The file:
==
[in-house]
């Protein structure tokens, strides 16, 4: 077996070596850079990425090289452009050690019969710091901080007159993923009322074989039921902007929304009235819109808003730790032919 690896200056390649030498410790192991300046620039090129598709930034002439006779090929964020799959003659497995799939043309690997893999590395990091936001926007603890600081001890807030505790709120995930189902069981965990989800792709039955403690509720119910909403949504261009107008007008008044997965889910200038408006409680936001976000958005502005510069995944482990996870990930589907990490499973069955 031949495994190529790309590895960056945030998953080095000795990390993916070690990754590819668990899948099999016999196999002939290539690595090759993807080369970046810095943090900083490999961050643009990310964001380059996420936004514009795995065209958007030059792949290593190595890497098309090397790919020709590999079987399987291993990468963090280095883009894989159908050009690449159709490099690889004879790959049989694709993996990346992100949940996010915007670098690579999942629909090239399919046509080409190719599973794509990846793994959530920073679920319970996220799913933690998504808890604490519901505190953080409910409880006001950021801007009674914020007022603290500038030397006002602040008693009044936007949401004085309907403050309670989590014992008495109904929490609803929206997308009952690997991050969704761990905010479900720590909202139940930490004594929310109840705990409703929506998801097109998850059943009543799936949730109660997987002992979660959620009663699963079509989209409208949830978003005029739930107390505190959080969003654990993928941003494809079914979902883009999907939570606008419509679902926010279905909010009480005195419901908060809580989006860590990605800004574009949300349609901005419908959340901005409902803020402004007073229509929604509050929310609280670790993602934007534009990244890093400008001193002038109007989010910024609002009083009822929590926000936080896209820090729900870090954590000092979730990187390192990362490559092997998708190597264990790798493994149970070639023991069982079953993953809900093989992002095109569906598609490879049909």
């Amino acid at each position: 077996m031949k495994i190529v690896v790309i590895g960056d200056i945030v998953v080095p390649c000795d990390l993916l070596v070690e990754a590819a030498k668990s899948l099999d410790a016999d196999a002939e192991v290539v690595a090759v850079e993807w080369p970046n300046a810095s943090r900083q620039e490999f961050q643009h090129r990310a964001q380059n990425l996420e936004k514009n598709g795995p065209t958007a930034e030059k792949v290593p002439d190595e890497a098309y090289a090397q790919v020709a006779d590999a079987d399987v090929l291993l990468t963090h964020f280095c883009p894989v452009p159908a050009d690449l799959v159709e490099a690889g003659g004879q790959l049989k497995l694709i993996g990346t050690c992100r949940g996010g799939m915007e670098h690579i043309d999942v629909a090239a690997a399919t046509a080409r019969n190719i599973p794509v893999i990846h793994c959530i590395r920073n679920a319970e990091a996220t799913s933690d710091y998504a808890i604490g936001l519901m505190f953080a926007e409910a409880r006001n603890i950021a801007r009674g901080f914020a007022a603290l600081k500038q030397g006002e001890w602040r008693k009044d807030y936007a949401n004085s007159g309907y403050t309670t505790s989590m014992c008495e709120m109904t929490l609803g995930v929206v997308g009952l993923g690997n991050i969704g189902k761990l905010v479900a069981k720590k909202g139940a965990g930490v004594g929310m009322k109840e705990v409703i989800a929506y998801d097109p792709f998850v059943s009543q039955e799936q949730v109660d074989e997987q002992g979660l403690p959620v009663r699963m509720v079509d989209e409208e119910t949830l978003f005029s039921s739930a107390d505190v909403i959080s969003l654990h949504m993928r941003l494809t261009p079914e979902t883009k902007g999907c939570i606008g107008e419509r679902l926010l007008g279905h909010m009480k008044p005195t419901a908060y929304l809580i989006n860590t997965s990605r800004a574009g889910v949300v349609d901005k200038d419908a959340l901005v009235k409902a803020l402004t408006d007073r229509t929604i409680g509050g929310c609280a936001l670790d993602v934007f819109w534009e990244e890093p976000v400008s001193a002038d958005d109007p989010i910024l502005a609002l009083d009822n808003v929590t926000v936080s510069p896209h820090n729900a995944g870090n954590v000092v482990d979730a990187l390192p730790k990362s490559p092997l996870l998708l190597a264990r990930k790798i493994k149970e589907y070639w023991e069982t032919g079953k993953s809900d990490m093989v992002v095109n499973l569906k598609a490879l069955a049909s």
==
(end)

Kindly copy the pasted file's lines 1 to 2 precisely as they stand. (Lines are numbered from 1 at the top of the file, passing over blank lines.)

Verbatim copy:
[in-house]
């Protein structure tokens, strides 16, 4: 077996070596850079990425090289452009050690019969710091901080007159993923009322074989039921902007929304009235819109808003730790032919 690896200056390649030498410790192991300046620039090129598709930034002439006779090929964020799959003659497995799939043309690997893999590395990091936001926007603890600081001890807030505790709120995930189902069981965990989800792709039955403690509720119910909403949504261009107008007008008044997965889910200038408006409680936001976000958005502005510069995944482990996870990930589907990490499973069955 031949495994190529790309590895960056945030998953080095000795990390993916070690990754590819668990899948099999016999196999002939290539690595090759993807080369970046810095943090900083490999961050643009990310964001380059996420936004514009795995065209958007030059792949290593190595890497098309090397790919020709590999079987399987291993990468963090280095883009894989159908050009690449159709490099690889004879790959049989694709993996990346992100949940996010915007670098690579999942629909090239399919046509080409190719599973794509990846793994959530920073679920319970996220799913933690998504808890604490519901505190953080409910409880006001950021801007009674914020007022603290500038030397006002602040008693009044936007949401004085309907403050309670989590014992008495109904929490609803929206997308009952690997991050969704761990905010479900720590909202139940930490004594929310109840705990409703929506998801097109998850059943009543799936949730109660997987002992979660959620009663699963079509989209409208949830978003005029739930107390505190959080969003654990993928941003494809079914979902883009999907939570606008419509679902926010279905909010009480005195419901908060809580989006860590990605800004574009949300349609901005419908959340901005409902803020402004007073229509929604509050929310609280670790993602934007534009990244890093400008001193002038109007989010910024609002009083009822929590926000936080896209820090729900870090954590000092979730990187390192990362490559092997998708190597264990790798493994149970070639023991069982079953993953809900093989992002095109569906598609490879049909």